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The Clicking Of Cuthbert
by P. G. Wodehouse
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The Times (London)
A brilliantly funny writer--perhaps the most consistently funny the English language has yet produced.
Wodehouse's idyllic world can never stale....He has made a world for us to live in and delight in.
The works of Wodehouse continue on their unique way, unmarked by the passage of time.
Pelham Grenville Wodehouse (October 15, 1881 - February 14, 1975) was an English comic writer who has enjoyed enormous popular success for more than seventy years. Wodehouse was an acknowledged master of English prose, admired both by contemporaries like Hilaire Belloc, Evelyn Waugh and Rudyard Kipling and by modern writers like Douglas Adams, Salman Rushdie, Christopher Hitchens and Terry Pratchett. Sean O'Casey famously called him "English literature's performing flea", a description that Wodehouse said he believed was "meant to be complimentary", and which he used as the title of a collection of his letters to a friend, Bill Townend, which was published in 1953. Best known today for the Jeeves and Blandings Castle novels and short stories, Wodehouse was also a talented playwright and lyricist who was part author and writer of fifteen plays and of 250 lyrics for some thirty musical comedies. He worked with Cole Porter on the musical Anything Goes and frequently collaborated with Jerome Kern and Guy Bolton. He wrote the lyrics for the hit song "Bill" in Show Boat.
Purchase one of 1st World Library's Classic Books and help support our free internet library of downloadable eBooks. Visit us online at www.1stWorldLibrary.ORG - - This book marks an epoch in my literary career. It is written in blood. It is the outpouring of a soul as deeply seared by Fate's unkindness as the pretty on the dog-leg hole of the second nine was ever seared by my iron. It is the work of a very nearly desperate man, an eighteen-handicap man who has got to look extremely slippy if he doesn't want to find himself in the twenties again. As a writer of light fiction, I have always till now been handicapped by the fact that my disposition was cheerful, my heart intact, and my life unsoured. Handicapped, I say, because the public likes to feel that a writer of farcical stories is piquantly miserable in his private life, and that, if he turns out anything amusing, he does it simply in order to obtain relief from the almost insupportable weight of an existence which he has long since realized to be a wash-out. Well, today I am just like that. Two years ago, I admit, I was a shallow farceur. My work lacked depth. I wrote flippantly simply because I was having a thoroughly good time. Then I took up golf, and now I can smile through the tears and laugh, like Figaro, that I may not weep, and generally hold my head up and feel that I am entitled to respect.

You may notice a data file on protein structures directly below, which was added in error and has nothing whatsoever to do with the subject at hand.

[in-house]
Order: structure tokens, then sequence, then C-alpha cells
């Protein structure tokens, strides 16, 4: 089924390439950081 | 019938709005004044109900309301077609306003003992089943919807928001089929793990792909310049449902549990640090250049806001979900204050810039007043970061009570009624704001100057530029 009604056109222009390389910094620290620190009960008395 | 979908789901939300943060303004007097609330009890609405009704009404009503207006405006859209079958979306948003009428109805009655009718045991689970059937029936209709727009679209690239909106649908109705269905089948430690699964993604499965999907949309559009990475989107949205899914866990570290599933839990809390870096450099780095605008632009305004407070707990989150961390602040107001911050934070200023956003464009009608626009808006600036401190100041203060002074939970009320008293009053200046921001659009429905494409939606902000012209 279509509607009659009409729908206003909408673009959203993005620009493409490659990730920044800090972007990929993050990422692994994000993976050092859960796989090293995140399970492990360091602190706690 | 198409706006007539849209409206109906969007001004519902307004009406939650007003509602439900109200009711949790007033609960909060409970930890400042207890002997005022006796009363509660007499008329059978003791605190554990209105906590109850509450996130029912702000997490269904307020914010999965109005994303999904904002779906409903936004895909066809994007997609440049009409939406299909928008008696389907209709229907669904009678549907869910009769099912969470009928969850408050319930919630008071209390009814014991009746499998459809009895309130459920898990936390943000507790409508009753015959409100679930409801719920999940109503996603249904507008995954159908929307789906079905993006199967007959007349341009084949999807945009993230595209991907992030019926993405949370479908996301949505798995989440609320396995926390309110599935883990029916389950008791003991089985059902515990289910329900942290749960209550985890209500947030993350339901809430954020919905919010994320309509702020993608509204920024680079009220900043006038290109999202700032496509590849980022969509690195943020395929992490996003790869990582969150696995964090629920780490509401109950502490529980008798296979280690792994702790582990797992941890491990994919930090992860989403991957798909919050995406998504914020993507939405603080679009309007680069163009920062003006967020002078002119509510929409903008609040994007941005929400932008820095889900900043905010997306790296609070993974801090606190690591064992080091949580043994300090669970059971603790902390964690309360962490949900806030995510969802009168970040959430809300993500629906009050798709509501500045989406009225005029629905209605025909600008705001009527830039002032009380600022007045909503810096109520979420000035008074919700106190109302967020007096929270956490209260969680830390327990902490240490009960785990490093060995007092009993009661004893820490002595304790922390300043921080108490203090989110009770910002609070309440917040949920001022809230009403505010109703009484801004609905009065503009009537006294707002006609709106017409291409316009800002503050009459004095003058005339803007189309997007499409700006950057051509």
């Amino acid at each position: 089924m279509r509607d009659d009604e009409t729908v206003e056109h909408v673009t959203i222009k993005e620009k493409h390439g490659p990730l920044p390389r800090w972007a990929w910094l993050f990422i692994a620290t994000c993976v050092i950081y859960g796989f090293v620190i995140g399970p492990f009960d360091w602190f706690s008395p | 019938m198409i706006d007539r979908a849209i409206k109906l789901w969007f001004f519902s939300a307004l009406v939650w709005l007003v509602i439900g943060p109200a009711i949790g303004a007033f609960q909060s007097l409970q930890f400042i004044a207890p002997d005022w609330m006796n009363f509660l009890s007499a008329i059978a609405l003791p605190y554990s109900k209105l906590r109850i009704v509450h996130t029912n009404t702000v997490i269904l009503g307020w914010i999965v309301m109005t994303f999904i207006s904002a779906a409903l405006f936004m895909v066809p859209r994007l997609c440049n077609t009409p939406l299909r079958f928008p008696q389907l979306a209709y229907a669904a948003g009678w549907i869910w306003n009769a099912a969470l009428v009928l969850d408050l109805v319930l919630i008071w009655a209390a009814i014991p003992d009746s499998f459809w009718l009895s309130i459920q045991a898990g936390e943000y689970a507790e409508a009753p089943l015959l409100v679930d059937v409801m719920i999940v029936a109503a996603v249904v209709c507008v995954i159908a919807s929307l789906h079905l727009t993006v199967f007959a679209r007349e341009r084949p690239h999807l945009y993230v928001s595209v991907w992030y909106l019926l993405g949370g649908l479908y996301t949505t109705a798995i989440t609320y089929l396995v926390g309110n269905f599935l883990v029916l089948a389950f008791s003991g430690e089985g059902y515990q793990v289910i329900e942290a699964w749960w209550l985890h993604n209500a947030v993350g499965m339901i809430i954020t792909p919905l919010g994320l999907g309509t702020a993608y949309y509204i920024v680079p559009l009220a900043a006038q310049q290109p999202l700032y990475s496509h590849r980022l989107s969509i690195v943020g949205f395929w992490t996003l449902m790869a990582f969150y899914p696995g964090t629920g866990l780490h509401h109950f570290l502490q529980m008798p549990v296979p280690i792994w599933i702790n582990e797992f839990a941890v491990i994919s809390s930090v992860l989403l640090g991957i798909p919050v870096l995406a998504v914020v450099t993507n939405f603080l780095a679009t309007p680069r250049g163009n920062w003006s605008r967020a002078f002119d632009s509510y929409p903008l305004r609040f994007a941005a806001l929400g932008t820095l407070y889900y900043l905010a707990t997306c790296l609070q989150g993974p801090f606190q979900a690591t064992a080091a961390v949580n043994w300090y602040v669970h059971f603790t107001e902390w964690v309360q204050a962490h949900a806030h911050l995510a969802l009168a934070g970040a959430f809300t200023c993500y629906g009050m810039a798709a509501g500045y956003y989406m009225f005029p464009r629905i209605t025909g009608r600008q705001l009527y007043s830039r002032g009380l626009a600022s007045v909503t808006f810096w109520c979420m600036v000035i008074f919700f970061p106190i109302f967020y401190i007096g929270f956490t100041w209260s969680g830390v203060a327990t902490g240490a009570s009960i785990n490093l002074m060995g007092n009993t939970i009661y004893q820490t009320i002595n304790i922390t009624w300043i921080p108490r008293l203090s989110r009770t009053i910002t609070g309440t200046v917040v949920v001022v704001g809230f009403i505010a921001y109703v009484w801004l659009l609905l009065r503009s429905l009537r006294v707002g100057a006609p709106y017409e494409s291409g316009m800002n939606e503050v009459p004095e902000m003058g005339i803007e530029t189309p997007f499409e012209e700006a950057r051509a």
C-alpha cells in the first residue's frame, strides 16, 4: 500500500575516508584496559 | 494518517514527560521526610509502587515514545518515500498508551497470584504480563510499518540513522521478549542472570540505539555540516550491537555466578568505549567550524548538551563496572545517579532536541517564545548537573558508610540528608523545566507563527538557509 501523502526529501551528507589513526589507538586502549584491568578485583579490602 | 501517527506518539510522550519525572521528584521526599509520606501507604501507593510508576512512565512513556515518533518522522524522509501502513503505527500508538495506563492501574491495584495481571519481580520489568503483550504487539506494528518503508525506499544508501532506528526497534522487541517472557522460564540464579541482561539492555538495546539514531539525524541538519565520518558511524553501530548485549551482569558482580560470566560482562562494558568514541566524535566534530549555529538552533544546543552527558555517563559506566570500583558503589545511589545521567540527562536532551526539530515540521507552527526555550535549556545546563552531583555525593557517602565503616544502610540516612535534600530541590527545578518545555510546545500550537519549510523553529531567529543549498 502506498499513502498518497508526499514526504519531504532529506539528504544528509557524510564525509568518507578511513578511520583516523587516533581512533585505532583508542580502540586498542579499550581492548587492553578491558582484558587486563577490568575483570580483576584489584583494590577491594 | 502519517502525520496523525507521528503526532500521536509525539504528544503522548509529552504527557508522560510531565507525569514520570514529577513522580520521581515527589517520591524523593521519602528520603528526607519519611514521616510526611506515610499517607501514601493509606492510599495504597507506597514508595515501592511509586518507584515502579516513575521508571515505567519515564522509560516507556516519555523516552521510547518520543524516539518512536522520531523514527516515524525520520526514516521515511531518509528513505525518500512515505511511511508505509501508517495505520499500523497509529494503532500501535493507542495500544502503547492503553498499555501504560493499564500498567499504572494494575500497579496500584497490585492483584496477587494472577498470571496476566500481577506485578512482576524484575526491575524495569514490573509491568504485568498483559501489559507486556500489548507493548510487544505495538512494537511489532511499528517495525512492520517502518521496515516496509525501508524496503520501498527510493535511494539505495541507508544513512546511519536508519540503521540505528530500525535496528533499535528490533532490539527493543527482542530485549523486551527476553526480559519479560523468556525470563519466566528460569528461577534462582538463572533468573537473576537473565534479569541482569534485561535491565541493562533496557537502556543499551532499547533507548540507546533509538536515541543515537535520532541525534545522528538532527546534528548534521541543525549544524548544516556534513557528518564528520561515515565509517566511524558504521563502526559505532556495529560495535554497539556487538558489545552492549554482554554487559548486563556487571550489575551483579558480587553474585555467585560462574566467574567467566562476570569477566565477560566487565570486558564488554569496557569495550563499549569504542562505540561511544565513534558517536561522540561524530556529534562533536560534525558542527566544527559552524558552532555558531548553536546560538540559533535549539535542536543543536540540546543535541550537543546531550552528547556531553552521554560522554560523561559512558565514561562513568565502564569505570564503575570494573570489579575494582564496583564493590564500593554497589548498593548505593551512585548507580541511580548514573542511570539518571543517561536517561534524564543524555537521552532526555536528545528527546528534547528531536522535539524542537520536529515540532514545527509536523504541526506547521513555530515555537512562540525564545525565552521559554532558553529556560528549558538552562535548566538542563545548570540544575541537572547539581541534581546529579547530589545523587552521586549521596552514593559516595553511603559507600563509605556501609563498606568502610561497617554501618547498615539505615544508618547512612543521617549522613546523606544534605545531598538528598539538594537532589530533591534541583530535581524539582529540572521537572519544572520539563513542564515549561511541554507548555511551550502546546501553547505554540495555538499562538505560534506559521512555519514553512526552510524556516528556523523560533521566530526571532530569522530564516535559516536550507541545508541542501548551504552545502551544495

From the Publisher
Fans of P.G. Wodehouse's comic genius are legion, and their devotion to his masterful command of the hilarity borders on obsession. The Overlook Press is pleased to feed their obsession by returning his funniest books to print: Heavy Weather, Jeeves and the Feudal Spirit, Mating Season, Laughing Gas, Joy in the Morning, Meet Mr. Mulliner, Lord Emsworth and Others, and more.
About the Author
P.G. Wodehouse (1881 - 1975) was born in Surrey, educated in London, and spent much of his life in Southampton, Long Island, becoming an American citizen in 1955. In a literary career spanning more than seventy years, he published more than ninety books, twenty film scripts, and collaborated on more than thirty plays and musical comedies.
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